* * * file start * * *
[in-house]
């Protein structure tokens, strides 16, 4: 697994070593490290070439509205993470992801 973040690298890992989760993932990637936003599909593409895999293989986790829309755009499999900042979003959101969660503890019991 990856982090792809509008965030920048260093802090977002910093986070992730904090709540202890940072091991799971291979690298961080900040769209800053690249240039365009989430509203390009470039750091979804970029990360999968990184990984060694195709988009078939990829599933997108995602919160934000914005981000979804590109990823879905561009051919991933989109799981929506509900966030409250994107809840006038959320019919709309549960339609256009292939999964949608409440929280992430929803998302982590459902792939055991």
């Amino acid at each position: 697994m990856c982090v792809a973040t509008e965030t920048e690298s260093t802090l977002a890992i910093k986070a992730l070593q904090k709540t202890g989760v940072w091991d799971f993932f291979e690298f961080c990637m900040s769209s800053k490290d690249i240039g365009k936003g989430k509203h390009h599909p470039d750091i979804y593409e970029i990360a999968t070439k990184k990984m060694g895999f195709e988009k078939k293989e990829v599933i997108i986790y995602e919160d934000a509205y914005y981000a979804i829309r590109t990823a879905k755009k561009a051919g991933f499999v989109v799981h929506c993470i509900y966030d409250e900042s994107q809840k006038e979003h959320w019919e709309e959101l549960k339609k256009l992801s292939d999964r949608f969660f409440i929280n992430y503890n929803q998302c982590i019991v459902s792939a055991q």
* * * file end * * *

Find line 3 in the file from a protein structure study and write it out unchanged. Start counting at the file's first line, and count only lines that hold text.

């Amino acid at each position: 697994m990856c982090v792809a973040t509008e965030t920048e690298s260093t802090l977002a890992i910093k986070a992730l070593q904090k709540t202890g989760v940072w091991d799971f993932f291979e690298f961080c990637m900040s769209s800053k490290d690249i240039g365009k936003g989430k509203h390009h599909p470039d750091i979804y593409e970029i990360a999968t070439k990184k990984m060694g895999f195709e988009k078939k293989e990829v599933i997108i986790y995602e919160d934000a509205y914005y981000a979804i829309r590109t990823a879905k755009k561009a051919g991933f499999v989109v799981h929506c993470i509900y966030d409250e900042s994107q809840k006038e979003h959320w019919e709309e959101l549960k339609k256009l992801s292939d999964r949608f969660f409440i929280n992430y503890n929803q998302c982590i019991v459902s792939a055991q």